Breast implant associated - anaplastic large cell lymphoma
Breast implant-associated anaplastic large cell lymphoma (BIA-ALCL) is a rare form of T-cell primary breast lymphoma which has primarily been associated with textured breast implants.
The entity is rare, with a prevalence of 1 in 1,000 to 1 in 10,000 women with breast implants 8. The vast majority of cases are associated with textured breast implants, regardless of the filling (saline or silicone) 8.
Patients may complain of breast swelling, pain, or asymmetry. Clinical breast examination usually reveals a fluid collection or mass.
The time of onset is at least a year following breast augmentation surgery. The average time of presentation is 8-10 years after implant placement 8.
The exact etiology remains unclear, however, it is widely thought to be multifactorial in nature, due to a combination of chronic inflammation, implant texture and a subclinical infective pathology related to the formation of a biofilm. The end result is thought to be the malignant transformation of T-cells, which become anaplastic lymphoma kinase (ALK) negative and CD30 positive.
Patients most commonly manifest with a perimplant effusion only, while a substantial minority have a breast mass, with or without an effusion 8.
Sonography typically demonstrates a fluid collection between the breast implant and the capsule; septa are often seen. Ultrasound is reported to have a sensitivity of 84% and specificity of 75% for detecting effusions and a sensitivity of 46% and specificity of 100% for detecting a BIA-ALCL mass 3.
BIA-ALCL related effusions and masses may be appreciated on MRI. Capsular enhancement has also been reported in a small number of cases as has evidence of implant rupture ref.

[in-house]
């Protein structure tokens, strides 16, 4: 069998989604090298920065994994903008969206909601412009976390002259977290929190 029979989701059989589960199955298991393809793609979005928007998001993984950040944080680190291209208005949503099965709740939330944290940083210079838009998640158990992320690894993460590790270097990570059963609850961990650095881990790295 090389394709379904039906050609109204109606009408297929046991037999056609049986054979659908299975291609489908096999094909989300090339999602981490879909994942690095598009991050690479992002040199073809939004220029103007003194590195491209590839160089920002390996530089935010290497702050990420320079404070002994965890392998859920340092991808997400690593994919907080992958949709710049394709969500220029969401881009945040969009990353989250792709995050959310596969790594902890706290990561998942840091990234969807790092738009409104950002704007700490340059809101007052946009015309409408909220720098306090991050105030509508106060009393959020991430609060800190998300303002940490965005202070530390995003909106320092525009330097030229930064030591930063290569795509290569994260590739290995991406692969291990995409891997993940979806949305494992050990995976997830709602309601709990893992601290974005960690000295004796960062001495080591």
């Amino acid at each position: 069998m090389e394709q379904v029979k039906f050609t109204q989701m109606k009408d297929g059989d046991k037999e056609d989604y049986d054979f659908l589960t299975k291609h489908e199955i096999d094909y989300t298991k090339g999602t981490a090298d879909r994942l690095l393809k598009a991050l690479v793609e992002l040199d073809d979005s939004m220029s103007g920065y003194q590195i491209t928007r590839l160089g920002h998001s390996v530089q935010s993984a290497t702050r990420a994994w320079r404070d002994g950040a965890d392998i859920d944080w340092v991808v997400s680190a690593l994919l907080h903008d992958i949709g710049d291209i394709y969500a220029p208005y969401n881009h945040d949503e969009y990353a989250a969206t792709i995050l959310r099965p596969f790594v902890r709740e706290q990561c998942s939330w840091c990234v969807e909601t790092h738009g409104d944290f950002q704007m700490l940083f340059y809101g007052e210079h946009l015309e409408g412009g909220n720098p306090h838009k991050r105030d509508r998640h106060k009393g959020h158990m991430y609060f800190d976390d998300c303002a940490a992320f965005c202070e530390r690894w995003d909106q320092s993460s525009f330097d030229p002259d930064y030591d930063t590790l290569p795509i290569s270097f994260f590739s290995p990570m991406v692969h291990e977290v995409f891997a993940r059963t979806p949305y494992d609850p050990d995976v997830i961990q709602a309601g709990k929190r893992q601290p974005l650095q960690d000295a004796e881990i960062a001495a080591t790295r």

Lesions typically demonstrate 18F-fluorodeoxyglucose avidity on positron emission tomography. The modality may be used to assess for systemic disease.
Treatment and prognosis
On initial workup, tissue sampling should be undertaken, including aspiration of the effusion and/or fine needle aspiration or core needle biopsy of the mass if present 8.
Management typically involves a complete en-bloc capsulectomy and exploration of the prosthesis with patients subsequently receiving some form of chemotherapy and/or radiotherapy depending on the extent of disease 9.
The first case of BIA-ALCL was reported in 1997 by Keech and Creech 6.
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- 5. Di Napoli A, Pepe G, Giarnieri E, Cippitelli C, Bonifacino A, Mattei M, Martelli M, Falasca C, Cox MC, Santino I, Giovagnoli MR. Cytological diagnostic features of late breast implant seromas: From reactive to anaplastic large cell lymphoma. (2017) PloS one. 12 (7): e0181097. doi:10.1371/journal.pone.0181097 - Pubmed
- 6. Keech JA, Creech BJ. Anaplastic T-cell lymphoma in proximity to a saline-filled breast implant. (1997) Plastic and reconstructive surgery. 100 (2): 554-5. Pubmed
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- 8. Raj SD, Shurafa M, Shah Z, Raj KM, Fishman MDC, Dialani VM. Primary and Secondary Breast Lymphoma: Clinical, Pathologic, and Multimodality Imaging Review. (2019) Radiographics : a review publication of the Radiological Society of North America, Inc. 39 (3): 610-625. doi:10.1148/rg.2019180097 - Pubmed
- 9. Kim B, Predmore ZS, Mattke S, van Busum K, Gidengil CA. Breast Implant-associated Anaplastic Large Cell Lymphoma: Updated Results from a Structured Expert Consultation Process. (2015) Plastic and reconstructive surgery. Global open. 3 (1): e296. doi:10.1097/GOX.0000000000000268 - Pubmed